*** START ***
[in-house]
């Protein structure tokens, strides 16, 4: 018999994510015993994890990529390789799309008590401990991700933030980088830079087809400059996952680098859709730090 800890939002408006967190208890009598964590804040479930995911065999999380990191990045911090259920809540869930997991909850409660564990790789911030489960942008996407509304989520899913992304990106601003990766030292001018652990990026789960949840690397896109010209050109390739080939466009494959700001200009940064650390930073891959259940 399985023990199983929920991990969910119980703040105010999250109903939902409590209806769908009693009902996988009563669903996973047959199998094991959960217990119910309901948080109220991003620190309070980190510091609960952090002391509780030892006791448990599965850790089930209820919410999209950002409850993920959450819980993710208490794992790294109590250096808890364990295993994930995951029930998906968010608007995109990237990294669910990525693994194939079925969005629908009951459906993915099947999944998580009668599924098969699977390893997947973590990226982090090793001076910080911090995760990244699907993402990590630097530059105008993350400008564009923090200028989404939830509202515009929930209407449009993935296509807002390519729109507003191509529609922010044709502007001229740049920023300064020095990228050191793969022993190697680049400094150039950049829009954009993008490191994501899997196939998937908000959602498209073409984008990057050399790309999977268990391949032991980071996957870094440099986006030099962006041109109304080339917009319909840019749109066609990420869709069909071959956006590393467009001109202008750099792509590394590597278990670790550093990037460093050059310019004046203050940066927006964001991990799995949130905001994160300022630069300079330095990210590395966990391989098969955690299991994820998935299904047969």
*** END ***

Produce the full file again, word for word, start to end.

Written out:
[in-house]
């Protein structure tokens, strides 16, 4: 018999994510015993994890990529390789799309008590401990991700933030980088830079087809400059996952680098859709730090 800890939002408006967190208890009598964590804040479930995911065999999380990191990045911090259920809540869930997991909850409660564990790789911030489960942008996407509304989520899913992304990106601003990766030292001018652990990026789960949840690397896109010209050109390739080939466009494959700001200009940064650390930073891959259940 399985023990199983929920991990969910119980703040105010999250109903939902409590209806769908009693009902996988009563669903996973047959199998094991959960217990119910309901948080109220991003620190309070980190510091609960952090002391509780030892006791448990599965850790089930209820919410999209950002409850993920959450819980993710208490794992790294109590250096808890364990295993994930995951029930998906968010608007995109990237990294669910990525693994194939079925969005629908009951459906993915099947999944998580009668599924098969699977390893997947973590990226982090090793001076910080911090995760990244699907993402990590630097530059105008993350400008564009923090200028989404939830509202515009929930209407449009993935296509807002390519729109507003191509529609922010044709502007001229740049920023300064020095990228050191793969022993190697680049400094150039950049829009954009993008490191994501899997196939998937908000959602498209073409984008990057050399790309999977268990391949032991980071996957870094440099986006030099962006041109109304080339917009319909840019749109066609990420869709069909071959956006590393467009001109202008750099792509590394590597278990670790550093990037460093050059310019004046203050940066927006964001991990799995949130905001994160300022630069300079330095990210590395966990391989098969955690299991994820998935299904047969």